Logging for Wildlife is a Destructive Fiction

Clear in western Montana. Photo: Jeffrey St. Clair.

One of Montana’s most cherished wildlife management areas is on the chopping block. The Montana Department of Fish, Wildlife & Parks is now a full-on partner in the logging industry’s brutal war against Nature. FWP is proposing to liquidate (machine-log) approximately 1,500 acres of prime wildlife habitat on the Blackfoot-Clearwater Wildlife Management Area (BCWMA).

You heard that right, logging for wildlife. Logging to serve private capital is closer to the truth. Which sounds better, private capital or wildlife? Logging always sounds and looks better when shrouded in a disingenuous, prepackaged timber-industry narrative that creates confusion and indifference in the hunting community, and a real sense of pride and manliness in the governor’s office.

Don’t be fooled again, pillaging means certain death and forest destruction. When big machines begin to rip the forest to shreds, native wildlife and fish will try to escape. But where can they run that hasn’t already been financialized and converted into a plantation which only grows government-owned commodities?

The good news is that FWP is accepting public comments, no later than Jan. 19. That doesn’t give hunters and concerned citizens much time, but that is the life-and-death game government is playing in the Blackfoot-Clearwater region.

Concerned citizens can access the Draft Environmental Assessment (DEA) for the Doney Lake Forest Habitat Improvement Project here.

Fast-tracked logging with a 15-day public comment period prevents meaningful public participation, a right guaranteed by Montana’s Constitution.

Comments must be received by FWP no later than Jan. 19.

Points to consider in your comments:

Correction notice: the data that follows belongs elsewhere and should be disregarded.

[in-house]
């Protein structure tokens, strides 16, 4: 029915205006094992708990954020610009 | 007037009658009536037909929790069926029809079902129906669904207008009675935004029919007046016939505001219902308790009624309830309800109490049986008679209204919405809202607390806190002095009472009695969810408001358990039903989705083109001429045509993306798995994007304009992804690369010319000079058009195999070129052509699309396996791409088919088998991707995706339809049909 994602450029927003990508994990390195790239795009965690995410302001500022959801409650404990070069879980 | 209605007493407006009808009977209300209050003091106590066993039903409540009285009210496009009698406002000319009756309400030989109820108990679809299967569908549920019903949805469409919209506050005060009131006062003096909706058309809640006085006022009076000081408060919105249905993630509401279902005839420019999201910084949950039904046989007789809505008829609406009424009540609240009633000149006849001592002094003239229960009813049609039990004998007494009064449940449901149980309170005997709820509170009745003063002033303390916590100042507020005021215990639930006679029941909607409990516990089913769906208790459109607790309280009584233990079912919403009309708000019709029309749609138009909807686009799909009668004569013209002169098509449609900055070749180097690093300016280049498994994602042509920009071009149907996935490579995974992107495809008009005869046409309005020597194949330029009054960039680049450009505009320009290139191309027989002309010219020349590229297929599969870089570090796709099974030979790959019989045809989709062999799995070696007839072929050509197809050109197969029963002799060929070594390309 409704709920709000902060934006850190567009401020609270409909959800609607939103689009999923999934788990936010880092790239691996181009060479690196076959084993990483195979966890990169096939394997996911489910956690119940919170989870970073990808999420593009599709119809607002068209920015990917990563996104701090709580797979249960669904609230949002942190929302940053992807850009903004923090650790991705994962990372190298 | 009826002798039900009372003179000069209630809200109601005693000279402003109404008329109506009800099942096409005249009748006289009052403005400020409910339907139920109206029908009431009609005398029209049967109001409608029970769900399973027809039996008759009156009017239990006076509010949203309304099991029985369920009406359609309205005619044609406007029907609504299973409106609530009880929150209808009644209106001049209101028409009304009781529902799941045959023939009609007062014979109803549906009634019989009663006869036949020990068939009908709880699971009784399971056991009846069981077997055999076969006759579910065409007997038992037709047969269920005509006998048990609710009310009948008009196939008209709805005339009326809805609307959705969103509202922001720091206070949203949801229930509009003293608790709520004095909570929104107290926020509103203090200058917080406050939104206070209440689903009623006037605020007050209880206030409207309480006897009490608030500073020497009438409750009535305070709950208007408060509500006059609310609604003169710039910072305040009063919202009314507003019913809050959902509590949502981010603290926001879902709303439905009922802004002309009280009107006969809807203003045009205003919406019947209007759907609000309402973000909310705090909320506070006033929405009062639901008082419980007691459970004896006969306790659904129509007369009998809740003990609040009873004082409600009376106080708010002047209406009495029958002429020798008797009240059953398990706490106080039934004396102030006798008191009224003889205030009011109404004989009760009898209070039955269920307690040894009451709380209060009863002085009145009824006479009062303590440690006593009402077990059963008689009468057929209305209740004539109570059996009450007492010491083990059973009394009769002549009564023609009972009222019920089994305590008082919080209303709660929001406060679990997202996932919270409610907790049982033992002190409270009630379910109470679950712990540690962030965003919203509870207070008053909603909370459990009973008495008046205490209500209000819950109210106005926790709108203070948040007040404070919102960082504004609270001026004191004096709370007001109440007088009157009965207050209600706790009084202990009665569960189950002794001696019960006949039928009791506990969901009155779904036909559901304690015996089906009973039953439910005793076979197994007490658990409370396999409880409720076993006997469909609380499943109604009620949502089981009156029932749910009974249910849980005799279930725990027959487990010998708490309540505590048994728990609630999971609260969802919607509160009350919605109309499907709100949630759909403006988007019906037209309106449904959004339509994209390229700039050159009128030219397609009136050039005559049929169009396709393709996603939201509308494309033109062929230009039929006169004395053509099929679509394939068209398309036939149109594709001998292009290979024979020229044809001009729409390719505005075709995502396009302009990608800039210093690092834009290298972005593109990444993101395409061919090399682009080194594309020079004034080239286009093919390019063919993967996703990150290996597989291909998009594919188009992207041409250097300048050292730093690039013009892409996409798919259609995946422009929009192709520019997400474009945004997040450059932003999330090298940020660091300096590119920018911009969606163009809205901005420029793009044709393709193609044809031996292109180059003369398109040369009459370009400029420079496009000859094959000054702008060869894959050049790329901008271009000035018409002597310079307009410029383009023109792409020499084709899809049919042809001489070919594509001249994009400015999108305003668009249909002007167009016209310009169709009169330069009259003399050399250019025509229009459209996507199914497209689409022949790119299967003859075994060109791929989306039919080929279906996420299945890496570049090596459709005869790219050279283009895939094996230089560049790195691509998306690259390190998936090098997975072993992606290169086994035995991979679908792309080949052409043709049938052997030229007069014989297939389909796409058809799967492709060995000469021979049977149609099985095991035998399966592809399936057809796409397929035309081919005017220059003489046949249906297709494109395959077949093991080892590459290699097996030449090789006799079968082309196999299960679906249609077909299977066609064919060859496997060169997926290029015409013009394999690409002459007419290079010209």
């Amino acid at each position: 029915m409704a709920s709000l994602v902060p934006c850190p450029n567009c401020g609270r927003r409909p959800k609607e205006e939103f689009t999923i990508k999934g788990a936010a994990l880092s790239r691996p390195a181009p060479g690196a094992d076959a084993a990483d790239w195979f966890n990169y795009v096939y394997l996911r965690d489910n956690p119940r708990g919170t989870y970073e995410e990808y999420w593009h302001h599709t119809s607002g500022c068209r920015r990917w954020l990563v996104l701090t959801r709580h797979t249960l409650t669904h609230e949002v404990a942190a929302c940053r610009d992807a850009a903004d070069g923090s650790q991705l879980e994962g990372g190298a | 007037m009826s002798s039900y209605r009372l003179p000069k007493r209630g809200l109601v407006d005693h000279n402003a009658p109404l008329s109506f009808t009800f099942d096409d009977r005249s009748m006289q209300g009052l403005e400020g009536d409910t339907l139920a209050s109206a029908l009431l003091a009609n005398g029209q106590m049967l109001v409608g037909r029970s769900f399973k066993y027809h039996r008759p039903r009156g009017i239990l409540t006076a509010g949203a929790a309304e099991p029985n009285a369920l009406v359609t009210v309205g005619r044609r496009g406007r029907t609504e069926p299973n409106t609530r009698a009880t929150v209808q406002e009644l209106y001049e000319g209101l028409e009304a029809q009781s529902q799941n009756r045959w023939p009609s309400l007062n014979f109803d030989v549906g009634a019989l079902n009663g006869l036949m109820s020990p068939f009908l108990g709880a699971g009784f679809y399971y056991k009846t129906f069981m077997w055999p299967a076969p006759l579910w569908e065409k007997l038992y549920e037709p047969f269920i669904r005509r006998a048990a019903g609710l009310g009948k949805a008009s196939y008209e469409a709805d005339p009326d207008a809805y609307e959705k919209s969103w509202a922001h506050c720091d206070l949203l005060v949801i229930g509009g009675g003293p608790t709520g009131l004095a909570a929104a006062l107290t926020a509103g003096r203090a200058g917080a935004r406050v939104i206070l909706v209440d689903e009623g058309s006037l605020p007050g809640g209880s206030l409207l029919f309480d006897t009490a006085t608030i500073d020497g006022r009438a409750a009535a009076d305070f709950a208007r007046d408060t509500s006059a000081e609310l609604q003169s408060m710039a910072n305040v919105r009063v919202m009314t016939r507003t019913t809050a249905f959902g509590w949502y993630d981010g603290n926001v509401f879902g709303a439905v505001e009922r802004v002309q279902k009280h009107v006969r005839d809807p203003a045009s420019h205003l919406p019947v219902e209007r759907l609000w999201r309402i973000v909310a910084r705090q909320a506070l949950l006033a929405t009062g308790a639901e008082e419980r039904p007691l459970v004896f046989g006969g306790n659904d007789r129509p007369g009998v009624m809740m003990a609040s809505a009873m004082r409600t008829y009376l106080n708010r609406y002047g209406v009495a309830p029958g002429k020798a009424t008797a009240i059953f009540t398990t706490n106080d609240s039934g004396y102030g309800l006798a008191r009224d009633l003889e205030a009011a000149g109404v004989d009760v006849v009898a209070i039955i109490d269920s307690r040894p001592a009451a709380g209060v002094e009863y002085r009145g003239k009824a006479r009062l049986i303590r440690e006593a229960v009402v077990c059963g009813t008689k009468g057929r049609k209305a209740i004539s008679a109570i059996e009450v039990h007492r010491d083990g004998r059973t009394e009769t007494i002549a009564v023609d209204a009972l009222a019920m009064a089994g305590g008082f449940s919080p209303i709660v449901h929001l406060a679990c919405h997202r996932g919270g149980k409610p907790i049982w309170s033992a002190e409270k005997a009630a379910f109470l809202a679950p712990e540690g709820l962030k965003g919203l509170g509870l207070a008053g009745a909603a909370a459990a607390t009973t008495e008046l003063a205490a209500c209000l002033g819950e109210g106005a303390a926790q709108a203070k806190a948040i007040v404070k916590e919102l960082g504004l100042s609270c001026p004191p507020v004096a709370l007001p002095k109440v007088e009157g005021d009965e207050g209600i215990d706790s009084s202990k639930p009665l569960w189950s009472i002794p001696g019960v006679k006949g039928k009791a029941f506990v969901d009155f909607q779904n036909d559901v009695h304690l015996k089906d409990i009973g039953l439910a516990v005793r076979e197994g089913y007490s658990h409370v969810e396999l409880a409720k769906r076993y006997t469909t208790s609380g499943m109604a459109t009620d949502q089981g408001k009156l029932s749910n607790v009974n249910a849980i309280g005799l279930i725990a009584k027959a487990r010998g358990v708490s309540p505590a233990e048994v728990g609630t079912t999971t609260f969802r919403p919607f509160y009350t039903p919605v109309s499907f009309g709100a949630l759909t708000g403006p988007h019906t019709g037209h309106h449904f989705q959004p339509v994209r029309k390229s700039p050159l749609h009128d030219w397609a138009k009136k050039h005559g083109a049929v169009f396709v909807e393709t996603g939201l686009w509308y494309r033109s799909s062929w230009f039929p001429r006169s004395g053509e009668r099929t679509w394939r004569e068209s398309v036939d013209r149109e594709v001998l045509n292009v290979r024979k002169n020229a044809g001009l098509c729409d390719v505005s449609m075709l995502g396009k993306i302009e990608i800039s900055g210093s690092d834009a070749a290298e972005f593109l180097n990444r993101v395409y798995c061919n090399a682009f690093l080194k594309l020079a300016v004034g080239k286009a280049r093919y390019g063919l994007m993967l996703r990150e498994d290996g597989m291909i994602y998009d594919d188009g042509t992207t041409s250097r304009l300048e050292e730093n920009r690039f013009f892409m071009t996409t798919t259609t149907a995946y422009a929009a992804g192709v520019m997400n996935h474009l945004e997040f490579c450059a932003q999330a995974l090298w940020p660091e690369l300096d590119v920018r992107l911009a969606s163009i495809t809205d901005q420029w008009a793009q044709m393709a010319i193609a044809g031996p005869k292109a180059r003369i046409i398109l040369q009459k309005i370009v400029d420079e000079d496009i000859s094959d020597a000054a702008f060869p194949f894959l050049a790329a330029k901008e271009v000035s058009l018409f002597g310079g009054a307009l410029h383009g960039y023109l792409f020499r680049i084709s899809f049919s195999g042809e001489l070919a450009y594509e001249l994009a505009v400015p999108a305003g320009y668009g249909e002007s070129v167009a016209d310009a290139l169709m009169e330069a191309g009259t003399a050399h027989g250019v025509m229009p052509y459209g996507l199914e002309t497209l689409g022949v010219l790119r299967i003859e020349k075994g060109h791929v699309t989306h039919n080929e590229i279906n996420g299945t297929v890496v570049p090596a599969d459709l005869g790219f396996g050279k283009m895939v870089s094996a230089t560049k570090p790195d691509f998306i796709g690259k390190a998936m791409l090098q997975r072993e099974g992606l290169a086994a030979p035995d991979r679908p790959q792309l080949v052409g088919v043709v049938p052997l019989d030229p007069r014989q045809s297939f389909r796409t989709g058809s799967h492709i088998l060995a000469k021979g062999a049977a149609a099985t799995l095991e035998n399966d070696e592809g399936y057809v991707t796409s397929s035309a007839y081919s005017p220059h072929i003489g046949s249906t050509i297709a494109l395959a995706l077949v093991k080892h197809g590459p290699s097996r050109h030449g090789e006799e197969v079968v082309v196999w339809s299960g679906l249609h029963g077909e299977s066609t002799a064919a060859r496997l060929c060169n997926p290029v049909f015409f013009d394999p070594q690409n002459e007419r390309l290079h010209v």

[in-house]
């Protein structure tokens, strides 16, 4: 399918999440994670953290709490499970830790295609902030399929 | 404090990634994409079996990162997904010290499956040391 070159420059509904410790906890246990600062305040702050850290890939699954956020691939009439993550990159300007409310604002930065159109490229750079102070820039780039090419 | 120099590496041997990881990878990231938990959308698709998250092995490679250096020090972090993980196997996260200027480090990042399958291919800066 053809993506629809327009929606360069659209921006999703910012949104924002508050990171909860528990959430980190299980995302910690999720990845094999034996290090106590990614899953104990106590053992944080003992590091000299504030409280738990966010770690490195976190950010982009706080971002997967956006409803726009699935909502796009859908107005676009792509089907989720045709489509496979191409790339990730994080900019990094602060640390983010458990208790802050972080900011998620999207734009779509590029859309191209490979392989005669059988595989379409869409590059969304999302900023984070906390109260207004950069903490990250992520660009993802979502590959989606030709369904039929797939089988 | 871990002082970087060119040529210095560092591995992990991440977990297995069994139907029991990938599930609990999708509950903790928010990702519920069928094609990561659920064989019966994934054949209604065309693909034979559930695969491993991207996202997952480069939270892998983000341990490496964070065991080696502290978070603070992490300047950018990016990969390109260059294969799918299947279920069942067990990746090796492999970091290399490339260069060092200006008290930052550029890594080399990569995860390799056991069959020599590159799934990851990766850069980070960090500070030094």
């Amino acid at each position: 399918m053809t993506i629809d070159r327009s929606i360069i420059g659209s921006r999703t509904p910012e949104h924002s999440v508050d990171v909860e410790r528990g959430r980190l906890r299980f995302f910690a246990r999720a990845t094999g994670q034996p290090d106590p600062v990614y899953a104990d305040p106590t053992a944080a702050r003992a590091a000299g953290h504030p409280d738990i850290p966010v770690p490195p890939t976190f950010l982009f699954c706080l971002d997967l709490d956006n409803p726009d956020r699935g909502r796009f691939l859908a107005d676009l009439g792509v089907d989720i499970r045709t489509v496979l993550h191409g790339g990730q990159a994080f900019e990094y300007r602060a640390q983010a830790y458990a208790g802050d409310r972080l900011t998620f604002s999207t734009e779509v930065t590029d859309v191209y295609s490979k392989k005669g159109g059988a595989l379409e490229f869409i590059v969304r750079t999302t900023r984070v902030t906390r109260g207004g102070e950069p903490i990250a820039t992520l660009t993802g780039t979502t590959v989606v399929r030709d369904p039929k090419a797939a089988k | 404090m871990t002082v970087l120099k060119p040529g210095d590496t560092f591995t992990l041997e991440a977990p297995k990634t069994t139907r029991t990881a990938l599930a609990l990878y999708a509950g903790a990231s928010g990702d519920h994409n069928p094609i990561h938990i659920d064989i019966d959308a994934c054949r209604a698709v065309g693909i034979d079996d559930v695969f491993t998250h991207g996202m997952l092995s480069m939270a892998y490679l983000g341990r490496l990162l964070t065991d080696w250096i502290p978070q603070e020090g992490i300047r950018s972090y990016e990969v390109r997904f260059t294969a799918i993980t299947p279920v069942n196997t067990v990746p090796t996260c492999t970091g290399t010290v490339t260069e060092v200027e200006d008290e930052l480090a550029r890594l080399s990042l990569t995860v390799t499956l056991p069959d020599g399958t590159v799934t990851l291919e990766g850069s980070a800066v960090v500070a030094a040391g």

1) Conduct an EIS with a full economic analysis which includes non-monetary values and benefit(s).

2) Has FWP consulted with U.S. Fish and Wildlife Service for a “take permit” for grizzly bear, lynx, bull trout, white bark pine and wolverine that “may be present” in the project area?

3) Is there any evidence that elk and other ungulates are lacking food, are in poor health, or in population decline in the project area?

4) Where is the money source to give public logs to private timber companies at a loss to Montana taxpayers? What federal funds are paying for this project?

5) Please present legitimate evidence to support the presumption that the forest is “unhealthy” and in need of “treatment.”

6) Please disclose how logging reduces hiding and thermal cover for elk and other big game, displacing them onto adjacent private lands. Is there a “hidden agenda” to promote “pay-to-play” game farming and higher fees/revenues?

7) Please disclose how logging disturbs soil which contributes to the spread of weeds and reduces biological and genetic diversity.

FWP lists numerous alleged benefits in the DEA’s purported ‘purpose/need.’ Let’s unpack a few right now.

“Improving big game forage” is a euphemism. FWP is trying to hide the cows. The public might find it offensive or unpleasant to know that logging to increase forage is almost always a sign that lots of cows are competing with big game populations for limited forage. Most canned agency narratives “promoting aspen growth and regeneration” also try to hide the cows. Cows and big game love munching aspen leaves and twigs.

“Encourage low‐severity wildfire” is propaganda which ignores drought conditions and high winds which drive big wildfires — “treatments” don’t work.

Logging is about money and control. Gaslighting hides the fact that this is robbery made to look like a gift from Santa.

Logging to improve forest health and wildlife habitat is meaningless fiction. Corrupt Montana politicians demand the steady flow of logs to subsidize mill owners and banker-parasites who milk taxpayers for profit. End this madness, comment today.

Steve Kelly is a an artist and environmental activist. He lives in Bozeman, Montana.